tag:blogger.com,1999:blog-12133335.post8701748316926597651..comments2016-10-21T17:00:54.918-04:00Comments on Walk Like a Sabermetrician: On Run Distributions, pt. 2: Negative Binomialphttp://www.blogger.com/profile/18057215403741682609noreply@blogger.comBlogger3125tag:blogger.com,1999:blog-12133335.post-68706028585737891212015-11-04T19:31:49.597-05:002015-11-04T19:31:49.597-05:00Eli,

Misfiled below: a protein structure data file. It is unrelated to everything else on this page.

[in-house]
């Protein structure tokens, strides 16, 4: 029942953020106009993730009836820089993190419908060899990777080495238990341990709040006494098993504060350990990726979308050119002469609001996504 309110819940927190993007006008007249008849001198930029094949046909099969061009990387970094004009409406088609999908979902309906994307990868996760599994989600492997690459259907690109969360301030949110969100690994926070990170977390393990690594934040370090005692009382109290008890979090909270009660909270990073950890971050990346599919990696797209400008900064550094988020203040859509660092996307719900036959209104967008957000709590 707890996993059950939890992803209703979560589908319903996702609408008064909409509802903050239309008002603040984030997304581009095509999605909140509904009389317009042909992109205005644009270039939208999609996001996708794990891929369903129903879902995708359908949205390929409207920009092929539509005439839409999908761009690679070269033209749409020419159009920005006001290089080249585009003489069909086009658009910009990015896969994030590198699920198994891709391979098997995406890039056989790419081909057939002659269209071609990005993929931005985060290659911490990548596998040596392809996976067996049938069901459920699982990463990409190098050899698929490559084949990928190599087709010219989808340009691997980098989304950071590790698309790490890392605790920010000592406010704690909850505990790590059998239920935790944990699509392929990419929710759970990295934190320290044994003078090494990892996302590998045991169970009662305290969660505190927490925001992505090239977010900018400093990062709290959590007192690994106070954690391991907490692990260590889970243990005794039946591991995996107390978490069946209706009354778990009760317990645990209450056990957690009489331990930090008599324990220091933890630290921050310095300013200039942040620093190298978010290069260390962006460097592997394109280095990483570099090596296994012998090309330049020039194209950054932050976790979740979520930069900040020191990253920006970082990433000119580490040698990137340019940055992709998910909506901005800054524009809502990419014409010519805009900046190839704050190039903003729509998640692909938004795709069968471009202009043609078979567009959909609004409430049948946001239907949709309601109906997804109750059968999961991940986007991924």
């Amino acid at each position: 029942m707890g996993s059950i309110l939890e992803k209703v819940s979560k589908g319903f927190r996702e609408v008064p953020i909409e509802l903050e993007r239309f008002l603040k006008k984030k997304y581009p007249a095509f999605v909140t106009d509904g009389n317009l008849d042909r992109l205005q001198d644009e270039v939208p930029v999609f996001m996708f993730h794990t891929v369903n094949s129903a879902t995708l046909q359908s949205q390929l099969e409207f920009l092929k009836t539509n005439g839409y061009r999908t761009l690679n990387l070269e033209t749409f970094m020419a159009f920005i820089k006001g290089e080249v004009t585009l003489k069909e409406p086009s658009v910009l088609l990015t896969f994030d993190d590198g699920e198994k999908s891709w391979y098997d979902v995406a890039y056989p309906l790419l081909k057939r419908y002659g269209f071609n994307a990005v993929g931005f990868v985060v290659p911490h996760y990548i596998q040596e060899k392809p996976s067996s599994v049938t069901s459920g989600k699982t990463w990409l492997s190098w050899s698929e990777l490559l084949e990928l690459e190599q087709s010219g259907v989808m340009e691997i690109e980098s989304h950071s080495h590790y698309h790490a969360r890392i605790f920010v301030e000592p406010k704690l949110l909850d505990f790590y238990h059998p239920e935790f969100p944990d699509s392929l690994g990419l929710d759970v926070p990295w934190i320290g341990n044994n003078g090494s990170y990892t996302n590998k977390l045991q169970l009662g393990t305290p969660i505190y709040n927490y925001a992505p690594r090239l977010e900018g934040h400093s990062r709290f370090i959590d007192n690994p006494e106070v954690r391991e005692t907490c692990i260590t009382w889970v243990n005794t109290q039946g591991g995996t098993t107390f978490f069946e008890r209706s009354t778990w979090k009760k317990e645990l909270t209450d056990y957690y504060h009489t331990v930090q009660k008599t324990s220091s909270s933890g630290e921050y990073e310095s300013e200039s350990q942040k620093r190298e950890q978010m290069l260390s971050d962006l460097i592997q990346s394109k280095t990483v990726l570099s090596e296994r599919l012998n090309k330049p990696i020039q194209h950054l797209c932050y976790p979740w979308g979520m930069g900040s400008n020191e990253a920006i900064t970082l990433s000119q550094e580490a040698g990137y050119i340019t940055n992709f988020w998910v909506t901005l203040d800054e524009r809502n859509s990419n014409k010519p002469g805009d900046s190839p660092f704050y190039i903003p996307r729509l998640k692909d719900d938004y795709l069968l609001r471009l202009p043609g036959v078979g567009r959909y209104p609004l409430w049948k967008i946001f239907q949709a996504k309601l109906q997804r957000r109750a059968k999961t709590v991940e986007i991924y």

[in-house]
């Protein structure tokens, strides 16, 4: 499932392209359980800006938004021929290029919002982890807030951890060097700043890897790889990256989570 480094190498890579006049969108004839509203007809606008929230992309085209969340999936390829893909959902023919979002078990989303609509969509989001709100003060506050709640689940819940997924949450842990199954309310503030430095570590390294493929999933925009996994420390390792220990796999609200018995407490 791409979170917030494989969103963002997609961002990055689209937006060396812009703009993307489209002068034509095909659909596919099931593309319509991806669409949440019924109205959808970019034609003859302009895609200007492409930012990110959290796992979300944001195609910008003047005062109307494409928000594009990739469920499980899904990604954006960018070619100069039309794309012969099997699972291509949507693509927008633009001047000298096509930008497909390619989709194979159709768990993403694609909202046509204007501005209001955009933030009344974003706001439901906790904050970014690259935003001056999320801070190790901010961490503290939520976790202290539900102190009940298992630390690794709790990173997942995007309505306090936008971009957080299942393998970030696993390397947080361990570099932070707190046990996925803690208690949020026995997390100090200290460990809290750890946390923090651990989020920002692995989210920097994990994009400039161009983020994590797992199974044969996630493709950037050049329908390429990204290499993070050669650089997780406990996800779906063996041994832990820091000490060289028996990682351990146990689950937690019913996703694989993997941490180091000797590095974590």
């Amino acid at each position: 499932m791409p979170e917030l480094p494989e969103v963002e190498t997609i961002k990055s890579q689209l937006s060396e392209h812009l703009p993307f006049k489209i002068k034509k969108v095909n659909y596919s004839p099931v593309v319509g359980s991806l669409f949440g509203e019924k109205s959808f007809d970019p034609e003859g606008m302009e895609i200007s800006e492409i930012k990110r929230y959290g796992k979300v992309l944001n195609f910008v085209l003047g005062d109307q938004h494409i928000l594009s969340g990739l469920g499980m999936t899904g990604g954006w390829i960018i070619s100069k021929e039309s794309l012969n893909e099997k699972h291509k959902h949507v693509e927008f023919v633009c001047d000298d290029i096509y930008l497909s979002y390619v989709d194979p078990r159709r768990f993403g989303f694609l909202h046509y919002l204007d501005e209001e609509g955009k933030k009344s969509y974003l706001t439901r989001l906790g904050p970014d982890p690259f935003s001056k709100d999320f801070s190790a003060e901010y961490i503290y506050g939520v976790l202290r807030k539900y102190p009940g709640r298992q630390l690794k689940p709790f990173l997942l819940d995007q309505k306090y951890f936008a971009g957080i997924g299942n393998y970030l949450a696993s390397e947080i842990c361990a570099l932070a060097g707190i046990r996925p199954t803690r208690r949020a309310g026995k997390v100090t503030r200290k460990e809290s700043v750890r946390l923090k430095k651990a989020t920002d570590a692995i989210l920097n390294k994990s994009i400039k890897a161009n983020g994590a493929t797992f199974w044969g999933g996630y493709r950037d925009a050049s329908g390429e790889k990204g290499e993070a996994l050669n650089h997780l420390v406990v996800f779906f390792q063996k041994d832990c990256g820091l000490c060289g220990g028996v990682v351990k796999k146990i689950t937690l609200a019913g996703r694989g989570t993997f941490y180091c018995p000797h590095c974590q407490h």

I don't have the requisite knowledge to ...Eli,<br /><br />I don't have the requisite knowledge to answer the question with statistical rigor, but what I can tell you (some of which I posted in parts 3-7 of this series and some of which I need to write up still) is:<br /><br />1. When a correction for P(0 runs) is applied, the model appears to be reasonably accurate at estimating the distributions for major league teams with normal levels of run scoring<br /><br />2. The results are consistent with those you would get from using Tango's runs per inning distribution (Tango Distribution) to estimate a runs per game distribution.<br /><br />3. The estimates of W% that one can calculate by estimating a teams distribution of runs scored and runs allowed (i.e. then P(win) = P(score >0)*P(allow 0) + P(score >1)*P(allow <=1) + ...) are very similar to those found using other run/win converters (such as Pythagorean).phttp://www.blogger.com/profile/18057215403741682609noreply@blogger.comtag:blogger.com,1999:blog-12133335.post-50990585795740798142015-11-04T19:10:17.226-05:002015-11-04T19:10:17.226-05:00The classic definition of the negative binomial se...The classic definition of the negative binomial seems like it corresponds to the question "how many times does the batting team get on base before accumulating three outs?" Which has a notable difference from runs scored: essentially only the 4th+ of these successes are scoring.<br /><br />Now I'm surprised the fit is as good as it is. This might explain why the model doesn't have enough shutouts, but it seems like it would overdo it.<br /><br />Does any of this work out under more rigor? Elihttp://www.blogger.com/profile/05711511939799573430noreply@blogger.comtag:blogger.com,1999:blog-12133335.post-86546564878784347802012-06-17T21:56:31.947-04:002012-06-17T21:56:31.947-04:00The negative binomial distribution gets in statist...The negative binomial distribution gets in statistical in negative binomial regression. It's a type of generalized linear model for count data where you have y=exp(mx + b). In NB regression the variance is assumed to NB distributed. Originally this kind of model would have been estimated with a normal distribution. The problem with the normal distribution is that the variance is assumed constant. In count data, large predicted values are expected to have larger variances. Poisson regression was a big advance for count data because it allowed larger predicted values to have larger variances. With a Poisson distribution, the variance is equal to the mean. In many data sets the variance is greater than the mean (very rarely it's smaller). Variance that is much larger than the mean is called overdispersion and this is where NB regression comes in. NB regression allows the variance to grow quadratically. There are other variance models, including quasi-Poisson which let's the variance increase linearly with the predicted value. <br />The reason the variance is so important, is that if you get it wrong, then the standard errors of the coefficients, f values, t values, and chi-squares can all be wrong. <br /><br />AlanAnonymousnoreply@blogger.com